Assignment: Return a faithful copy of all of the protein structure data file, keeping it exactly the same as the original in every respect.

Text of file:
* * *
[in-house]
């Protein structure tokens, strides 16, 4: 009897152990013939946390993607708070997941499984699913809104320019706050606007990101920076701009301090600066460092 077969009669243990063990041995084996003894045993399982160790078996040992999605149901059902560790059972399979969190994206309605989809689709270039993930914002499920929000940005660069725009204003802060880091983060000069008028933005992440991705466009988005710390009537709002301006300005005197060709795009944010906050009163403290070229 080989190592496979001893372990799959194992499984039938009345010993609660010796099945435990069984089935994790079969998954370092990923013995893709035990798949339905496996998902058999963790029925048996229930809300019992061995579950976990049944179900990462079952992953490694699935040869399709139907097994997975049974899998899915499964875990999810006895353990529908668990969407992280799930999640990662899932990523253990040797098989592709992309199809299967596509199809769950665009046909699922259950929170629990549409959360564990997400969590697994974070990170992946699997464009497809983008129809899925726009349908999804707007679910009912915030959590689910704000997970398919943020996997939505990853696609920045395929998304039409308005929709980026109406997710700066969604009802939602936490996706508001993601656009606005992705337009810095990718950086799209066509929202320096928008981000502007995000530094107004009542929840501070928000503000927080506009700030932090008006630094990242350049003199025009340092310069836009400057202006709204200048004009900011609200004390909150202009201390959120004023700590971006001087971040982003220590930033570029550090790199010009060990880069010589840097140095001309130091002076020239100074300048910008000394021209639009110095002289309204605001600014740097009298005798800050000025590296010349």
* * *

[in-house]
């Protein structure tokens, strides 16, 4: 009897152990013939946390993607708070997941499984699913809104320019706050606007990101920076701009301090600066460092 077969009669243990063990041995084996003894045993399982160790078996040992999605149901059902560790059972399979969190994206309605989809689709270039993930914002499920929000940005660069725009204003802060880091983060000069008028933005992440991705466009988005710390009537709002301006300005005197060709795009944010906050009163403290070229 080989190592496979001893372990799959194992499984039938009345010993609660010796099945435990069984089935994790079969998954370092990923013995893709035990798949339905496996998902058999963790029925048996229930809300019992061995579950976990049944179900990462079952992953490694699935040869399709139907097994997975049974899998899915499964875990999810006895353990529908668990969407992280799930999640990662899932990523253990040797098989592709992309199809299967596509199809769950665009046909699922259950929170629990549409959360564990997400969590697994974070990170992946699997464009497809983008129809899925726009349908999804707007679910009912915030959590689910704000997970398919943020996997939505990853696609920045395929998304039409308005929709980026109406997710700066969604009802939602936490996706508001993601656009606005992705337009810095990718950086799209066509929202320096928008981000502007995000530094107004009542929840501070928000503000927080506009700030932090008006630094990242350049003199025009340092310069836009400057202006709204200048004009900011609200004390909150202009201390959120004023700590971006001087971040982003220590930033570029550090790199010009060990880069010589840097140095001309130091002076020239100074300048910008000394021209639009110095002289309204605001600014740097009298005798800050000025590296010349």